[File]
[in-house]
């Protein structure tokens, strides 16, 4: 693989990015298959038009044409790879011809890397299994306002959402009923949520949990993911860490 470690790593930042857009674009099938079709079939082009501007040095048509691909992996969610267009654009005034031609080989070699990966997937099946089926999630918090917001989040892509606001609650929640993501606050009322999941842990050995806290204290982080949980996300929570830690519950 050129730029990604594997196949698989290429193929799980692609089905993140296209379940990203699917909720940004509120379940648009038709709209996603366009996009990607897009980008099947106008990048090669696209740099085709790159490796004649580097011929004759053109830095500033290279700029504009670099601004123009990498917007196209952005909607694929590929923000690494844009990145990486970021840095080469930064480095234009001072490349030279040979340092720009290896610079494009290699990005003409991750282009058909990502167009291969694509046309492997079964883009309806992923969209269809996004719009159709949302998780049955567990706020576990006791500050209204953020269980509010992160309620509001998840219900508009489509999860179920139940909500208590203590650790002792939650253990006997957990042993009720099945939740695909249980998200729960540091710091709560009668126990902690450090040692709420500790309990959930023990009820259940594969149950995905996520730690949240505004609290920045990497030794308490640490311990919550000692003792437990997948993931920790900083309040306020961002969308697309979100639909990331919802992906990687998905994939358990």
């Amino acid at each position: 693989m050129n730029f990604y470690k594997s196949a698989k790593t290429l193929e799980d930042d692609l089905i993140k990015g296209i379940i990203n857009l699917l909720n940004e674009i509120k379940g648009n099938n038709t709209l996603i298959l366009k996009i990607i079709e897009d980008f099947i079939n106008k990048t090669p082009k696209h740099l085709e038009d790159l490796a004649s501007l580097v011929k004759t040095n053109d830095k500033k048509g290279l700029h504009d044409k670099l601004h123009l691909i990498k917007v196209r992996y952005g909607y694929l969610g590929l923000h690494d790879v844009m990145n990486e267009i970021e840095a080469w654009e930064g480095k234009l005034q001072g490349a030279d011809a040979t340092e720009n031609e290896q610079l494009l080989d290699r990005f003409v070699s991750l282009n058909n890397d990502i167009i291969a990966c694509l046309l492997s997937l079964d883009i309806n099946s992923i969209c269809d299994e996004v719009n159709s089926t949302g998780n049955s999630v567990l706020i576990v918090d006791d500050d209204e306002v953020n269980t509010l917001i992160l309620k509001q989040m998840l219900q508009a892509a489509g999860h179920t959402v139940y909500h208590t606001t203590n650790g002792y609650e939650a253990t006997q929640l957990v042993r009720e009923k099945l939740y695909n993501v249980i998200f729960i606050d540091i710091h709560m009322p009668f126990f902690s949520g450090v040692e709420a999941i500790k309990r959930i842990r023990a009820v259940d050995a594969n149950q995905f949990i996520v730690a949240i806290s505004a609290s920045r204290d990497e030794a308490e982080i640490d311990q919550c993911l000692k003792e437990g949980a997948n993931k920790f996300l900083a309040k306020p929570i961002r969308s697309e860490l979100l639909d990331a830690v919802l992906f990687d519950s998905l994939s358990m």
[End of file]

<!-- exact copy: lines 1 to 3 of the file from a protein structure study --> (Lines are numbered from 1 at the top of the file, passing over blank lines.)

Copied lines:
[in-house]
């Protein structure tokens, strides 16, 4: 693989990015298959038009044409790879011809890397299994306002959402009923949520949990993911860490 470690790593930042857009674009099938079709079939082009501007040095048509691909992996969610267009654009005034031609080989070699990966997937099946089926999630918090917001989040892509606001609650929640993501606050009322999941842990050995806290204290982080949980996300929570830690519950 050129730029990604594997196949698989290429193929799980692609089905993140296209379940990203699917909720940004509120379940648009038709709209996603366009996009990607897009980008099947106008990048090669696209740099085709790159490796004649580097011929004759053109830095500033290279700029504009670099601004123009990498917007196209952005909607694929590929923000690494844009990145990486970021840095080469930064480095234009001072490349030279040979340092720009290896610079494009290699990005003409991750282009058909990502167009291969694509046309492997079964883009309806992923969209269809996004719009159709949302998780049955567990706020576990006791500050209204953020269980509010992160309620509001998840219900508009489509999860179920139940909500208590203590650790002792939650253990006997957990042993009720099945939740695909249980998200729960540091710091709560009668126990902690450090040692709420500790309990959930023990009820259940594969149950995905996520730690949240505004609290920045990497030794308490640490311990919550000692003792437990997948993931920790900083309040306020961002969308697309979100639909990331919802992906990687998905994939358990």
């Amino acid at each position: 693989m050129n730029f990604y470690k594997s196949a698989k790593t290429l193929e799980d930042d692609l089905i993140k990015g296209i379940i990203n857009l699917l909720n940004e674009i509120k379940g648009n099938n038709t709209l996603i298959l366009k996009i990607i079709e897009d980008f099947i079939n106008k990048t090669p082009k696209h740099l085709e038009d790159l490796a004649s501007l580097v011929k004759t040095n053109d830095k500033k048509g290279l700029h504009d044409k670099l601004h123009l691909i990498k917007v196209r992996y952005g909607y694929l969610g590929l923000h690494d790879v844009m990145n990486e267009i970021e840095a080469w654009e930064g480095k234009l005034q001072g490349a030279d011809a040979t340092e720009n031609e290896q610079l494009l080989d290699r990005f003409v070699s991750l282009n058909n890397d990502i167009i291969a990966c694509l046309l492997s997937l079964d883009i309806n099946s992923i969209c269809d299994e996004v719009n159709s089926t949302g998780n049955s999630v567990l706020i576990v918090d006791d500050d209204e306002v953020n269980t509010l917001i992160l309620k509001q989040m998840l219900q508009a892509a489509g999860h179920t959402v139940y909500h208590t606001t203590n650790g002792y609650e939650a253990t006997q929640l957990v042993r009720e009923k099945l939740y695909n993501v249980i998200f729960i606050d540091i710091h709560m009322p009668f126990f902690s949520g450090v040692e709420a999941i500790k309990r959930i842990r023990a009820v259940d050995a594969n149950q995905f949990i996520v730690a949240i806290s505004a609290s920045r204290d990497e030794a308490e982080i640490d311990q919550c993911l000692k003792e437990g949980a997948n993931k920790f996300l900083a309040k306020p929570i961002r969308s697309e860490l979100l639909d990331a830690v919802l992906f990687d519950s998905l994939s358990m």